One way to keep morale up in a high-pressure, high-stress work environment is through candy. Lots and lots of candy. One of the guys at the office brought in several gumball machines he has and filled them with delicious sweets, mostly different flavors of M&Ms. Unfortunately while trying to unlock one of them he pulled the key out without it being aligned properly, thus making it impossible to get the key back in the keyhole. Co-workers tried all sorts of ways to get it working, but no luck. Finally one guy remembered I had 3D printers and asked if I could help and, well, I’m always up for a challenge.
The lock on the gumball machine was a tubular cam lock — those ones with the cylindrical opening with 6-7 little springy pins in them, and a key that has various ridges to align to the pins. The key has a bump on the outer edge of the cylinder that aligns with an opening on the lock. You put the key in the lock with the bump into the opening, then you can turn the key and unlock the lock. When my co-worker’s key came out, the lock no longer aligned with the opening, making it near impossible to get the key back in. It seemed like all that needed to be done was have a key without that bump, and of course all the various ridges in the right places. I brought the key home and started getting to work, taking measurements in many different ways.
- The key had six indentations of varying depth – from 0.25mm to 2.5mm – each offset at a small angle around the cylinder.
- There was a 1mm pin going down the inside wall of the cylinder, just slightly off-center.
- The inner walls where the indentations are were only around 0.3mm thick at the thinnest part, and I wasn’t sure those would even print as that is the smallest feature size for the Form 1.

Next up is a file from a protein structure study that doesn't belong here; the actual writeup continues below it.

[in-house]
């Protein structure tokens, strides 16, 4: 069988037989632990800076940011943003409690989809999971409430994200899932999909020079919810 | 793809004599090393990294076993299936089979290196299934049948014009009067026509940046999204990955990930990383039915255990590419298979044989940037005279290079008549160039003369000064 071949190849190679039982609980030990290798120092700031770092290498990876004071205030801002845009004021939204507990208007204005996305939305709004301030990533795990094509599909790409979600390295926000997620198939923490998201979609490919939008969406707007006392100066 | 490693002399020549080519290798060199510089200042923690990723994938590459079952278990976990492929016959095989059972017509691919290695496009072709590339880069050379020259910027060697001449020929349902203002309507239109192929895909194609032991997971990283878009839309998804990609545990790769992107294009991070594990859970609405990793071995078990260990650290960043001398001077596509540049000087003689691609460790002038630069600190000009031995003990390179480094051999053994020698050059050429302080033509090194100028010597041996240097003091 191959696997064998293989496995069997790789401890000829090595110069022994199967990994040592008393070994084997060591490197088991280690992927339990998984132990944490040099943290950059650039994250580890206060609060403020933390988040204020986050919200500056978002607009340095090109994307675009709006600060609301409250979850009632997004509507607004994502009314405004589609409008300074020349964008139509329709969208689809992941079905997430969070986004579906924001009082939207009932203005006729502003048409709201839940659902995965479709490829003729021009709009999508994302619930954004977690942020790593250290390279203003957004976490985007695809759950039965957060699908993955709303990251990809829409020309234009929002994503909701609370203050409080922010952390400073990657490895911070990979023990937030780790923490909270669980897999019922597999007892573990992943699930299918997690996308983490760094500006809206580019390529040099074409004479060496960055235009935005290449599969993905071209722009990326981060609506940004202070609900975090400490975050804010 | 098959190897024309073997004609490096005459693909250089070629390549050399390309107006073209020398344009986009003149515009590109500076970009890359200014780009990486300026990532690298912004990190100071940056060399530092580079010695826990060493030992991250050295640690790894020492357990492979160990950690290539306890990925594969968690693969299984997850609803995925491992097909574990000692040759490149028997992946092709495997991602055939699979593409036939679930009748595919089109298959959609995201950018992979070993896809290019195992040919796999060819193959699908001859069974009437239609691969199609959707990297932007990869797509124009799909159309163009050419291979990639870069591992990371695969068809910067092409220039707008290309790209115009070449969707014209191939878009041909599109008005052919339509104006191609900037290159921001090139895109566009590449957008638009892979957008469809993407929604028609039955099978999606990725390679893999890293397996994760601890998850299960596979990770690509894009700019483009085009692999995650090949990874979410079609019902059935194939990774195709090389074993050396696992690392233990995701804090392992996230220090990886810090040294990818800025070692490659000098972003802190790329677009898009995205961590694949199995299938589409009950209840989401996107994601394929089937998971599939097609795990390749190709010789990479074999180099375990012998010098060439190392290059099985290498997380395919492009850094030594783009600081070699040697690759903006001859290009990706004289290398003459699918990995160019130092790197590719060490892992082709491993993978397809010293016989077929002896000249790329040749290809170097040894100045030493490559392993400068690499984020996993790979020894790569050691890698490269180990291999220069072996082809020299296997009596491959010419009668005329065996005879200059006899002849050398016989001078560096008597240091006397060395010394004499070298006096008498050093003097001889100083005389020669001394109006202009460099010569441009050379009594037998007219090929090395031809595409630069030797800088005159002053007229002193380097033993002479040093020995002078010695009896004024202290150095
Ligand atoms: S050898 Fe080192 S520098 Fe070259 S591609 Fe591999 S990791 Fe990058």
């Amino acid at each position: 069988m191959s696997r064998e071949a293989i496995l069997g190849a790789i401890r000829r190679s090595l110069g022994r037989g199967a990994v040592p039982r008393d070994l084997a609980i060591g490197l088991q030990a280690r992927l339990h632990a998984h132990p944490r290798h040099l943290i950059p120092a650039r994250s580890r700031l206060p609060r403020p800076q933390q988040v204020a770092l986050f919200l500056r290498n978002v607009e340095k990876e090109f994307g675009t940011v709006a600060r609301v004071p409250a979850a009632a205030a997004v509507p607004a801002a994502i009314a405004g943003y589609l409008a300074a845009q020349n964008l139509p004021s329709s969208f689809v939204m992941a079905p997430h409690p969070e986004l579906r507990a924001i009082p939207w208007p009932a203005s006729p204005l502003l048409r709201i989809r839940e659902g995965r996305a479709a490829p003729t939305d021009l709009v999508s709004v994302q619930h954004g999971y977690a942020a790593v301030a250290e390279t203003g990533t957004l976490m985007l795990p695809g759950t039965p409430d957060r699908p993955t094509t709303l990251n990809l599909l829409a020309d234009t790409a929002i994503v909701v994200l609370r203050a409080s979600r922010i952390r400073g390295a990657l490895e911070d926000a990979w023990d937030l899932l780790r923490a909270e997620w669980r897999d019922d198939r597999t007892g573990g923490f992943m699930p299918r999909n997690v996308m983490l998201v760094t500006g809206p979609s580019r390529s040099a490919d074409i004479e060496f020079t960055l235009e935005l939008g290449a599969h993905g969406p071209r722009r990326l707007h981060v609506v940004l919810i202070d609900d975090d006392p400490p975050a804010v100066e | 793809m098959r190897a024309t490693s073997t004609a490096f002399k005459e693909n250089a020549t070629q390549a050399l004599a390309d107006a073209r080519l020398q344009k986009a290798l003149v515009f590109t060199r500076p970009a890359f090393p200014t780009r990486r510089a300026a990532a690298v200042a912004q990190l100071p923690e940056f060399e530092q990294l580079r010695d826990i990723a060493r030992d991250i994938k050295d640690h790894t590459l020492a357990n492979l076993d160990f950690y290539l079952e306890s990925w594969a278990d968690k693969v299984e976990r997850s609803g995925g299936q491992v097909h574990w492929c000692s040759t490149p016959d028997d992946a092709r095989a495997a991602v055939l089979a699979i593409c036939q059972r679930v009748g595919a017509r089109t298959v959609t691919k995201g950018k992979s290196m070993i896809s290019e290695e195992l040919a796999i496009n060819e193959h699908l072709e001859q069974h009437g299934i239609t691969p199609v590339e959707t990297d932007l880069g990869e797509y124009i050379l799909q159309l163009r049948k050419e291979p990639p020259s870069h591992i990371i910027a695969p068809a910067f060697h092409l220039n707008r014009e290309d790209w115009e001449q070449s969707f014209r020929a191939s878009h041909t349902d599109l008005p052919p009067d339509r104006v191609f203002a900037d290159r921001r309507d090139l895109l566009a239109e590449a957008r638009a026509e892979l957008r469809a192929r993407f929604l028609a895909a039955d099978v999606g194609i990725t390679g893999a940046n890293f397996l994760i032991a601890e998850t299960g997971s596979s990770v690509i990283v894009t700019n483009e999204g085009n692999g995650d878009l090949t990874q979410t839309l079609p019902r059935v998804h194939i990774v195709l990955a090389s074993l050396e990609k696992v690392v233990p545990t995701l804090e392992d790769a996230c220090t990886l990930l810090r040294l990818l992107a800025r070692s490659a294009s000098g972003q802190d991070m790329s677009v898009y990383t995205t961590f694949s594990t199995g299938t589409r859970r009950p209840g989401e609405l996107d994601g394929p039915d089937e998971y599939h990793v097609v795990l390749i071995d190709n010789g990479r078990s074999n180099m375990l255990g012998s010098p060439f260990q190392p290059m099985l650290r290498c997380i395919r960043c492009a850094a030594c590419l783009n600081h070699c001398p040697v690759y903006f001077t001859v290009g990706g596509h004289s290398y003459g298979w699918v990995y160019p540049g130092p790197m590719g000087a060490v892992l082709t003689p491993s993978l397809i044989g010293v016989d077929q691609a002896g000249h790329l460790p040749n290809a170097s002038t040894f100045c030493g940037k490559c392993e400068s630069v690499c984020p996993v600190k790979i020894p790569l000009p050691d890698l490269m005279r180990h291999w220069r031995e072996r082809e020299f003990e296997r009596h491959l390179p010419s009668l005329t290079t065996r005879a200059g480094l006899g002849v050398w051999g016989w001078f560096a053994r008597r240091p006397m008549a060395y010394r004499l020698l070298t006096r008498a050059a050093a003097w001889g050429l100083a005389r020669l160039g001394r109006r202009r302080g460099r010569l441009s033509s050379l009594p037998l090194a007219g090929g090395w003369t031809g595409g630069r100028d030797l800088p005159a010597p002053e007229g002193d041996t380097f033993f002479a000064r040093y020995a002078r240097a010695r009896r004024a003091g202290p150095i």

- I left the outer bump off so that we could get the key back into the lock at any angle.
If any of these are not right, the pins won’t press down correctly and the key won’t turn.
After a quick trip through SketchUp and Blender, I sent the STL to my Form 1 to print, and a few hours later I had three keys that looked just like the original (just clear).
Taking the 3D printed keys into work, we tried the first one and it fit perfectly and started to move! But as we were twisting it, the tubular part snapped in half; it was really thin and I didn’t do any post-print curing that might have hardened it. Luckily the broken part came out easily with a pair of needle-nose pliers.
The next key we were more careful with as we turned it and it worked! All of the various ridges pushed in the pins just right, and we were able to get the lock turned around to be aligned with the bump opening, at which point the real key fit back in and worked as it should.
Score one (more) for 3D printing and the awesome Form 1! Candy all around!
Do you have the files of this model?
Heh – no. Due to the possibly nefarious ways to use such a key, I’m not releasing the files for this model. I’ll leave it to the reader to make their own. 😉